Luis is better

Another observation of mine is that I tend to underexpose my shots. Given my tendency, I wonder if removing Colour Chrome Effect and Colour Chrome FX Blue and increasing highlights by 1 would be a good idea. Here is a comparison of my original on the left and the proposed changes on the right.

I’m very keen on my proposal. However, the proposed changes could also be achieved by simply changing the way I shot And exposing correctly. Isn’t the focus of this exercise to get it right in camera? If so, it will be a good chance for me to slow down when I shoot and learn to get my exposure triangle right. The experimentation continues.

Without judgement

I use Snapfish to print my photos in a book. There is a certain joy that comes from holding a physical product of your endeavours. Earlier this week, I decided to take up a deal from Snapfish on canvas prints. Initially I thought that it was going to be hard to whittle down the numerous worthy photos to just 2. The reality was that it was a struggle for me to find 2 photos that I want to display on my wall.

That got me thinking that maybe I’m not as good a photographer as I thought I was. Were those moments of glee and satisfaction I get when making photos just arrogance and false? Why did I think I was taking good shots I was not prepared to put up any of them on the wall? These dark thoughts and more were quick to rise. I took a few deep breaths and slowly took a few steps back from the cliff edge. Photography is my way to meditate and remain calm. This type of thinking does not help and runs contrary to what and who I want to be.

As much as I do not want people to judge me, I should not judge myself. In a strange way, our ability to love ourselves gives us the ability to love others. Rather than thinking that people around us physically and electronically are watching my every move, I should focus on myself. I am indulging in my what gives me joy – photography. My whole self, warts and all, is present when I step out to make photos. What film simulation/recipe I use that day, what I capture and how I edit later all reflect me on my journey.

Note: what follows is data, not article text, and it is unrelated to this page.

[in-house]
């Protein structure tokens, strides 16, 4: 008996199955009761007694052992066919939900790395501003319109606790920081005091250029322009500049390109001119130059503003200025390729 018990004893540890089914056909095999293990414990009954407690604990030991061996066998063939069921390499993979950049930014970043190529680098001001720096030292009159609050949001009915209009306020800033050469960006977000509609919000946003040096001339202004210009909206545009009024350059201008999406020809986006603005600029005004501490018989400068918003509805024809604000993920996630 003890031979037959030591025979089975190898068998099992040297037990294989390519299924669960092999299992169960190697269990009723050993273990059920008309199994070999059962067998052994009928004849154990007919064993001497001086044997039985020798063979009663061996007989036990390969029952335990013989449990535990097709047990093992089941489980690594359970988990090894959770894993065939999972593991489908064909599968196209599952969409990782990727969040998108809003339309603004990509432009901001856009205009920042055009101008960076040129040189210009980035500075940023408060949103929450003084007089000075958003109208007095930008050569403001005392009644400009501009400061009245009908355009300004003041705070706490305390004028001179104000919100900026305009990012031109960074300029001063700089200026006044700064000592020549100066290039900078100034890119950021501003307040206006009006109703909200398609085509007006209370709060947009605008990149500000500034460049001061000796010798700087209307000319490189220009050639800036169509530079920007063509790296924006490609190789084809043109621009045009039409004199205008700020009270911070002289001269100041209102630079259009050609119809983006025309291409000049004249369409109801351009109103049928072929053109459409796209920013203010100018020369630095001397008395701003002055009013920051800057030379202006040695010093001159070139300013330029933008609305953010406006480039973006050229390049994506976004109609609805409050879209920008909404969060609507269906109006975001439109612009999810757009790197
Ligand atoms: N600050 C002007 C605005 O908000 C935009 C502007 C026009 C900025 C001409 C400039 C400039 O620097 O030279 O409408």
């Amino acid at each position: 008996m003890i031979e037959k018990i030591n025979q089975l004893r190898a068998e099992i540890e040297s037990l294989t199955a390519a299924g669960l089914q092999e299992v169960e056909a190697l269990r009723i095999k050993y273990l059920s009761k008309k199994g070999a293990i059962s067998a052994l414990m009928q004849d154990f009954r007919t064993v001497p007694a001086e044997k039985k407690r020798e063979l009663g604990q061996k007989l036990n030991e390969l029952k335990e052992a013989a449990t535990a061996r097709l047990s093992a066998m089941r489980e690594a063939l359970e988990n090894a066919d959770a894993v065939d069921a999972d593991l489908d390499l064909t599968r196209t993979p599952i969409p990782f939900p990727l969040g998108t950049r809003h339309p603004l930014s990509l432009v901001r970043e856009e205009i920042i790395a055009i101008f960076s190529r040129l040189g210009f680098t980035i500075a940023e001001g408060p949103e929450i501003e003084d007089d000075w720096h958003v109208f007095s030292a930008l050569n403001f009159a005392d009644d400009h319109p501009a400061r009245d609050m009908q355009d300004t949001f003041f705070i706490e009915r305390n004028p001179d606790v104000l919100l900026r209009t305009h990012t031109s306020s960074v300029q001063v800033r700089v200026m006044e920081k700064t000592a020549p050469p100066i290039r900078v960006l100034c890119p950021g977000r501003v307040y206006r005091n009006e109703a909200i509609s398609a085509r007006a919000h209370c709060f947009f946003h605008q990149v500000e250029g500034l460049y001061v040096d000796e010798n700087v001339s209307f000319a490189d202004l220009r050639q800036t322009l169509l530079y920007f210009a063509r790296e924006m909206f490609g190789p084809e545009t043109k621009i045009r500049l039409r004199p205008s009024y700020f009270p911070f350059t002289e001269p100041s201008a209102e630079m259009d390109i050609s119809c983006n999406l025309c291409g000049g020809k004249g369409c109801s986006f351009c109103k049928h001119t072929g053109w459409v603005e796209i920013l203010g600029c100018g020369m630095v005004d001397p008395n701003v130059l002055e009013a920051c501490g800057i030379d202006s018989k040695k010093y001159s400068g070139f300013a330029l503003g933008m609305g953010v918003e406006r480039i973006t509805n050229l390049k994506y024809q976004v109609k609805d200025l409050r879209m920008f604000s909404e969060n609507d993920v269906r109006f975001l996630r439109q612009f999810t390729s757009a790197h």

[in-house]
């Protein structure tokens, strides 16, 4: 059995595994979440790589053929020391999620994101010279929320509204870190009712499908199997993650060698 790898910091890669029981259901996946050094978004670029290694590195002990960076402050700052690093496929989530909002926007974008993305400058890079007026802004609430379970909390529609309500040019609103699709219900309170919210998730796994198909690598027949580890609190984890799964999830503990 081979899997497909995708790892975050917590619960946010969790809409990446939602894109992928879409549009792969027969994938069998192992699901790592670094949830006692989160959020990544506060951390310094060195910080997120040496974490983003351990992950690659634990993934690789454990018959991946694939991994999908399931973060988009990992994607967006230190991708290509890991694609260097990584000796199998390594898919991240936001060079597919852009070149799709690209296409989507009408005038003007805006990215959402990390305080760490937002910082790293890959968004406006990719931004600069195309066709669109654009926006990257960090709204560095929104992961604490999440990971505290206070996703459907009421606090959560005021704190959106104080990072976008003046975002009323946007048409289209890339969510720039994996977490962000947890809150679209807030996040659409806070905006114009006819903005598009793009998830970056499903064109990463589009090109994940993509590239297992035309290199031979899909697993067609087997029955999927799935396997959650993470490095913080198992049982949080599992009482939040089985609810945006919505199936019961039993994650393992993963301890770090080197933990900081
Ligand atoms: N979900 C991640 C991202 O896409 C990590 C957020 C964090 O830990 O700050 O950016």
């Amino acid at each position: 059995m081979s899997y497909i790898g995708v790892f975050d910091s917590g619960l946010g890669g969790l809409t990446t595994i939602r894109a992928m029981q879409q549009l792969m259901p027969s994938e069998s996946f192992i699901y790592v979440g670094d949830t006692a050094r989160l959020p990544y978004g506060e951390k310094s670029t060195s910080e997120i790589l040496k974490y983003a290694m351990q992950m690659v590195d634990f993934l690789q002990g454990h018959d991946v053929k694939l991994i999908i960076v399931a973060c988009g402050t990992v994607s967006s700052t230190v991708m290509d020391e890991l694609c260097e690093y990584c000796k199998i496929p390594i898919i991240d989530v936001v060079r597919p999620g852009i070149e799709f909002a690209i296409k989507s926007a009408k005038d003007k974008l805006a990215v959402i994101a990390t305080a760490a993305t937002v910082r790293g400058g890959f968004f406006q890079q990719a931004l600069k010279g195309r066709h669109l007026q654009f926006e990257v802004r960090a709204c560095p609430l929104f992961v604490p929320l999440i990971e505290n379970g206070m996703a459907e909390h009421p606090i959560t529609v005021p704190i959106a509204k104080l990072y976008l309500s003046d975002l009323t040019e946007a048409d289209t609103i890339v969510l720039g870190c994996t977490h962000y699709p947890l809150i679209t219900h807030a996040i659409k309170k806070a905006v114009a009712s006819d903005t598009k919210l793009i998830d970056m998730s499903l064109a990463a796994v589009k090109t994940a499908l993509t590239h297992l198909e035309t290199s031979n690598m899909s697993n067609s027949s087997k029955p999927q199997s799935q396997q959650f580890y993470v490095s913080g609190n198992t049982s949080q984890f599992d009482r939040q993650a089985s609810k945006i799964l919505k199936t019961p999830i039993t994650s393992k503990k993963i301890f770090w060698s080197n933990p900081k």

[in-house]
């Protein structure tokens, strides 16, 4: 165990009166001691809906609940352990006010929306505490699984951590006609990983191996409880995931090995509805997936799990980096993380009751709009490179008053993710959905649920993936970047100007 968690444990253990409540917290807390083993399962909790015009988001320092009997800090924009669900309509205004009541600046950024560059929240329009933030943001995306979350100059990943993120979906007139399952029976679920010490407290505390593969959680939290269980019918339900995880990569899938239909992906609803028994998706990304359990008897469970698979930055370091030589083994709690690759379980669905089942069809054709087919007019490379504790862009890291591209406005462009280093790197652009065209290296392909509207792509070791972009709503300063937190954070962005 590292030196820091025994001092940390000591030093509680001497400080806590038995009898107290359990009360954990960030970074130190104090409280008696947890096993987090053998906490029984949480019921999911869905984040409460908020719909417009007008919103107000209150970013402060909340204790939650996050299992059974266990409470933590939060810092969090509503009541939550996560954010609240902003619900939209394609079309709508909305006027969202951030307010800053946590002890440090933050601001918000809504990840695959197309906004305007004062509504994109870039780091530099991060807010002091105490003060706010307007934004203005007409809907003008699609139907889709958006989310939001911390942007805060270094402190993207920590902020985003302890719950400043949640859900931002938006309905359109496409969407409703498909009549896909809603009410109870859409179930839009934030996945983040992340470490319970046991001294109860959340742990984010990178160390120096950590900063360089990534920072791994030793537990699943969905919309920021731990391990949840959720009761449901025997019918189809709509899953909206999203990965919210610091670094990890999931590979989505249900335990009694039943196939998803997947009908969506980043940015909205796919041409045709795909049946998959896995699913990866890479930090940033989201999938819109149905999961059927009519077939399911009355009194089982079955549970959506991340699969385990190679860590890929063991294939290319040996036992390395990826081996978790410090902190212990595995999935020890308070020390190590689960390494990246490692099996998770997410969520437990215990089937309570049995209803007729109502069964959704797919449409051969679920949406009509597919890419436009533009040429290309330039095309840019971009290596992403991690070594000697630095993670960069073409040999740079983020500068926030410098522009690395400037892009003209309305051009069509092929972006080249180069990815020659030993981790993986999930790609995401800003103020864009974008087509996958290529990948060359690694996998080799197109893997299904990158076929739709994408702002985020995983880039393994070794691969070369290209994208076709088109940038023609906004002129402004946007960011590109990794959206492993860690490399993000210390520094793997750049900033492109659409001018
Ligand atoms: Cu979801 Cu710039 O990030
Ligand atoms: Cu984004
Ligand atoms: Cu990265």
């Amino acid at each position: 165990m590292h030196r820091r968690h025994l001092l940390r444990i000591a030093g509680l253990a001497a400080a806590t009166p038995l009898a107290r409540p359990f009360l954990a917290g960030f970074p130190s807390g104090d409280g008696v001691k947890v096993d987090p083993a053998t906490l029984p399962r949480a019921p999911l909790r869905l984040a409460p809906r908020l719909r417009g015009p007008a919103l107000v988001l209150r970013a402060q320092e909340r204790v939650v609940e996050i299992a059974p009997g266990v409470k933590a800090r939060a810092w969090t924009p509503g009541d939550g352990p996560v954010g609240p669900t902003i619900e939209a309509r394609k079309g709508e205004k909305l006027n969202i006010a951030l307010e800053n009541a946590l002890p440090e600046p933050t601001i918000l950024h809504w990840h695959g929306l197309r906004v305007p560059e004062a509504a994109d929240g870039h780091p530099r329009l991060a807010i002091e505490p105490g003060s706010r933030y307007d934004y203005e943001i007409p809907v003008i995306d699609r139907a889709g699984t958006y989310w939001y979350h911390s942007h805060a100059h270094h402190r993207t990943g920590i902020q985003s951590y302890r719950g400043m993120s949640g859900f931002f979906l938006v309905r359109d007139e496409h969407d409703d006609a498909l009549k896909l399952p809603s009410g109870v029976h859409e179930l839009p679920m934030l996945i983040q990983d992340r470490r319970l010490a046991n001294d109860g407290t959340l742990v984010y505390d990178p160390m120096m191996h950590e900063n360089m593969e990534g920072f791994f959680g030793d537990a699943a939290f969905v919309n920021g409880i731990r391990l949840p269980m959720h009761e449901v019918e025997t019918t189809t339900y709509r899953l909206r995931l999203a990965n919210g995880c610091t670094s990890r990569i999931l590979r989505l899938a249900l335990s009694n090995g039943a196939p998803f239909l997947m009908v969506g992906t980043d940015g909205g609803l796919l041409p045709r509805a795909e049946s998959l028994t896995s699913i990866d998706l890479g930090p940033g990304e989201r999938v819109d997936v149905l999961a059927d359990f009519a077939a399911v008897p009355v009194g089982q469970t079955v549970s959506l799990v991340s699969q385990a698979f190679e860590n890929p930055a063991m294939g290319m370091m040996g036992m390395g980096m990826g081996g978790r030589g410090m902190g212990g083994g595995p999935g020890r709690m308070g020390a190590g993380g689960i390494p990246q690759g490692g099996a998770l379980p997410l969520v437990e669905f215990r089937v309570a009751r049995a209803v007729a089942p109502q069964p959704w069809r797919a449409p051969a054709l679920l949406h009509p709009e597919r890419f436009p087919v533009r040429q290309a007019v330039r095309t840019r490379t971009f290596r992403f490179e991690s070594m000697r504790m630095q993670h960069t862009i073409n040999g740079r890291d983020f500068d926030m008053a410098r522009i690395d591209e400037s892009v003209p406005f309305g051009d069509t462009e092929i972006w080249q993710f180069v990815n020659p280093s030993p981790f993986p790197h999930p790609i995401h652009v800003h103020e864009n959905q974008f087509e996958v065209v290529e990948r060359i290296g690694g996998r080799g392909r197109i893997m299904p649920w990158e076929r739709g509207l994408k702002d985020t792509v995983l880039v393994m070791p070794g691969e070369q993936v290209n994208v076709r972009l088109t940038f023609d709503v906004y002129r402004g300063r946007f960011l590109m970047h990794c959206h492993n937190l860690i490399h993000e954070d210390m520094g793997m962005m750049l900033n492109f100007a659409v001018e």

Start with good intentions, stop worrying, keep clicking.

Photos taken on an almost spring day of 15 Aug 2020 in Auckland, New Zealand.

A simple approach

I know I’m a lucky guy. In this world where many are left wanting, I have the luxury of living comfortably. I’ve got a shelter over my head and 3 full meals every day. To be honest, I even have 2 Fujifilm camera bodies, 3 Primes and 2 zooms.

With all this excess and a smidgen of self awareness, I’m trying to lead a simpler life. How this translates in my photography is a conscious decision to use only one lens at a time. Each week I restrict myself to only 1 lens and I rotate the choice of lens on a weekly basis.

What this decision means is that my creativity is more focused. I work within the range that I have and I move my body and mind to suit the scene. There are times when I wish I had a different lens. However, almost immediately, I see a scene that fits the lens I have perfectly. The 50 mm prime I love for ability to be a silent observer from afar would result in me being too close to the builders in this shot. So the 35mm prime I have right now gives me the chance to capture this scene the way I want to.

I’ve been shooting like this since I got my Fuji camera last year. But now that I’m enjoying the creative license and freedom that jpg custom settings bring, I wonder if I should extend the same philosophy to jpg settings. Would sticking to one “look” allow me to simply focus on composition and the exposure trifactor? I think it would but what happens when the changeable weather in New Zealand goes from sunny to overcast and the chosen setting becomes too uninspiring?

Watch this space as I give it a shot.